Editorial Reviews

Editorial Reviews

“How do you measure a life? Is it simply the sum of events, relationships, decisions? Will it finish too late or too soon, like a book badly written? And who will value the life? In the first chapter of Abe Aamidor’s Letting Go, a bereaved father quotes a friend of Bertrand Russell saying, ‘Your life matters because you did live it.’ But his son Bertrand has died in Afghanistan. Will the father’s life still matter? Reading like a gorgeously written memoir, Letting Go retells the son’s life together with father’s and grandfather’s, through snapshots of people from different worlds, drawn together in America’s melting pot, sent to fight for great causes, and coming home again. Except the father sold encyclopedias and the son didn’t come home. Convincing first-person narration brings to life, and vividly contrasts, teenage days of cycling and the present-day voice of an old man viewing his ‘fitness goal.’ The ‘black blooming smell of soil after heavy rain,’ is contrasted with city streets where ‘buildings have…personalities,’ the regrets of the past with a desire to matter in the present, and the certainties of official voices with the nuanced nature of relationships. Birds are evicted from their trees, tribes from their land, and a man from the life he thought he’d built for himself. Small actions have large consequences, in life and in this novel, like concrete filling the space between wooden blocks to keep an old building standing, or memories tucked in the cracks of a sacred wall. Meanwhile a man, not yet so old, seeks a way forward that’s not so tied after all to the past. Only then can he truly look back and value those memories for what they are, proof that ‘life is for the living.’” Sheila Deeth, popular book reviewer and blogger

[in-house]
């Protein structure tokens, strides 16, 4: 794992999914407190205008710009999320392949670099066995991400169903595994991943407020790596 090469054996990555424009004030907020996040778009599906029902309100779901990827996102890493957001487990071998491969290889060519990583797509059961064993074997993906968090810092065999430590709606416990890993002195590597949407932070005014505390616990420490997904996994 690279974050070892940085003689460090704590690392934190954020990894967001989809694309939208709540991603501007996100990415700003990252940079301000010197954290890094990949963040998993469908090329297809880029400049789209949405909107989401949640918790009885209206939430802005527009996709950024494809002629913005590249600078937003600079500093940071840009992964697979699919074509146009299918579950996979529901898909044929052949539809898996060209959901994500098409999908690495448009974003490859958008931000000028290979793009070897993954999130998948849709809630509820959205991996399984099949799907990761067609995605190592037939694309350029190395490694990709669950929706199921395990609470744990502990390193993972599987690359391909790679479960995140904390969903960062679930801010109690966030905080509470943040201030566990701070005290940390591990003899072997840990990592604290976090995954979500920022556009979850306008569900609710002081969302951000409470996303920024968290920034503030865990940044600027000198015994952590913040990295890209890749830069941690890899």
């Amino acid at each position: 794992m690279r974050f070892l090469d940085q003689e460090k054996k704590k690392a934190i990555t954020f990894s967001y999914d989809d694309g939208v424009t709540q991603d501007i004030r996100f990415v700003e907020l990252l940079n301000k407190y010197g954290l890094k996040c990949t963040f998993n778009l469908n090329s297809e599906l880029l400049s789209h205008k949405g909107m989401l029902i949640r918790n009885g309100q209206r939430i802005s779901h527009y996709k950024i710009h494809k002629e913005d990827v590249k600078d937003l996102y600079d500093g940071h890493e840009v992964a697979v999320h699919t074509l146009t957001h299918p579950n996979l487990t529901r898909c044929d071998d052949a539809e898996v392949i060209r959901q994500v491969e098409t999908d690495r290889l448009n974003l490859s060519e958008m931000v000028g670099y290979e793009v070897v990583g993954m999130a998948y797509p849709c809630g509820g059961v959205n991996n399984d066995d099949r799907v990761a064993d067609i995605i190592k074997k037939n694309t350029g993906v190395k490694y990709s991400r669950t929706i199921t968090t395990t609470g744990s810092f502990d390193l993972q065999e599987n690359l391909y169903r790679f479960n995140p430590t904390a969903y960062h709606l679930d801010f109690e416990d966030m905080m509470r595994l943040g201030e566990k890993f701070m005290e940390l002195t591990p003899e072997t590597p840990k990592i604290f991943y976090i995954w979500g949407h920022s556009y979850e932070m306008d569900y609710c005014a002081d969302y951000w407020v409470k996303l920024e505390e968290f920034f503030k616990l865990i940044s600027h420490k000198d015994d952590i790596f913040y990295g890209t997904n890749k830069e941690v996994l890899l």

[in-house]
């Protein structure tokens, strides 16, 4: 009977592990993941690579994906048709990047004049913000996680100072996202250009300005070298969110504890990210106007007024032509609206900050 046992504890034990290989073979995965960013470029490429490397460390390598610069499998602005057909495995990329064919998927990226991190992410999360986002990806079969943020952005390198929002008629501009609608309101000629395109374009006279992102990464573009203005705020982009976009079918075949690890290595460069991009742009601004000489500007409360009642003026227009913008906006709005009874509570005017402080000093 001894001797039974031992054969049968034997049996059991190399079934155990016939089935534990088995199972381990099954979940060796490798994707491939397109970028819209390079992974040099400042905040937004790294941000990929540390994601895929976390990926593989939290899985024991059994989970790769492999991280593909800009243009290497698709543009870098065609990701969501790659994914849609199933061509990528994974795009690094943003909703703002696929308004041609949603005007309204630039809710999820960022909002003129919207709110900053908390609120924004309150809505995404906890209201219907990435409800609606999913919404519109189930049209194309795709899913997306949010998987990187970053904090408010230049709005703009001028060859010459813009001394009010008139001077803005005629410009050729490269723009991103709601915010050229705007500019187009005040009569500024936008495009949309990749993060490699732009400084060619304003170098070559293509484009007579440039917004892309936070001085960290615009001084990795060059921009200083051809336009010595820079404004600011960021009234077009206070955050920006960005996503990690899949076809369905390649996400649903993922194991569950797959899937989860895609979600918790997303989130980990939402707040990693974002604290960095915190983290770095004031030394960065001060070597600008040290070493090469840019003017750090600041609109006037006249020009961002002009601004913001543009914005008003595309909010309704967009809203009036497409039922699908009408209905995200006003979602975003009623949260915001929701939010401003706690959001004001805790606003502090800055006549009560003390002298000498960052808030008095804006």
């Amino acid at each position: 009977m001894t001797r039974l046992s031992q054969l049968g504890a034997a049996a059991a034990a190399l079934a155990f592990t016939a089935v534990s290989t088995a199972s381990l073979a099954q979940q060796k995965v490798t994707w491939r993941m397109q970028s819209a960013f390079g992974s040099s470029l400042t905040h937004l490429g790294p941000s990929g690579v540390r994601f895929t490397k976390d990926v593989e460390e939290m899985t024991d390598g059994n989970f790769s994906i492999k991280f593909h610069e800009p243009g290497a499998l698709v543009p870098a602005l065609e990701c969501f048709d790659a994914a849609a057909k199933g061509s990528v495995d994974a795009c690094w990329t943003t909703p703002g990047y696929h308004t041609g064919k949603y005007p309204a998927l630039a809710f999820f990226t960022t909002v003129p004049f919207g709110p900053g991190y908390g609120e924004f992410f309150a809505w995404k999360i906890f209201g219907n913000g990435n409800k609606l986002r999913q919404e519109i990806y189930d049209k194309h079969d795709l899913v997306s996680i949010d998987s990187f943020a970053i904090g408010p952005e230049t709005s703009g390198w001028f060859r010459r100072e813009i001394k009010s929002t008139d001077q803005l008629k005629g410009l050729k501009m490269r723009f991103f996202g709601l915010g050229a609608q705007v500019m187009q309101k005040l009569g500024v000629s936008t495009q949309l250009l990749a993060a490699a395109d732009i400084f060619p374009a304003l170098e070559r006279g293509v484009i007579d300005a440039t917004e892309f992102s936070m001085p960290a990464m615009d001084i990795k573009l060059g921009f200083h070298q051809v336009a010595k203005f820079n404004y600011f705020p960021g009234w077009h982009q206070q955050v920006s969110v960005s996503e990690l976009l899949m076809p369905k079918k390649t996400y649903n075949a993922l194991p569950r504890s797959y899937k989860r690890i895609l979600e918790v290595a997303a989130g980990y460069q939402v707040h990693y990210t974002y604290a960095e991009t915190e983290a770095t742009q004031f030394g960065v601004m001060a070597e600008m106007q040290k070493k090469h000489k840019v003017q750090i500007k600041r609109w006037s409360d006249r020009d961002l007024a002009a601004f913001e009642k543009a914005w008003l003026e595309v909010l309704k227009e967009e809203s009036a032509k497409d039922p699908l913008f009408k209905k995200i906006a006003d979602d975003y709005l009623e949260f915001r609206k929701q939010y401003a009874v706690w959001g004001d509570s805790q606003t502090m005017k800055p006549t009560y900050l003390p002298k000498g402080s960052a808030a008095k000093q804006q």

“The narrator of Abe Aamidor’s new novel Letting Go, Dwight Bogdanovic, is deeply nostalgic in his recollections of the ’50s. But he is smart enough to know that being romantic about the past will just lead him in circles. At points in the novel, you wonder if Dwight will have the sense to move on with his life or else just get swallowed in the eddies of his past.And this narrative tension, in part, is why the novel is so engaging. Letting Go is also a quick read because of the author’s keen observational skills, which he brings to bear—with both affection and dry humor—on the city of Indianapolis, which might be unfamiliar literary territory for most.But this meditation on fathers and sons, on loss, and on the passage of time, should feel familiar to its readers because Dwight Bogdanovic is an authentic literary creation who reflects the struggles that we all have at some point in our lives.” Dan Grossman, Arts Editor, NUVO Newsweekly (Indianapolis)

Reviews

Reviews

Author

Author Bio: Abe Aamidor

Author Bio: Abe Aamidor

Abe Aamidor is a former daily newspaper reporter and the author of several books, including Chuck Taylor, All Star: The True Story of the Man behind the Most Famous Athletic Shoe in History. He is also the author of short stories published in the Gettysburg Review, Chicago Quarterly Review, and elsewhere. He is a University of Chicago graduate and was born in Memphis, but grew up in Chicago from age seven.

Titles by Author

Details

Details

Available Formats : CD, MP3 CD
Category: Fiction/Literary
Runtime: 5.83
Audience: Adult
Language: English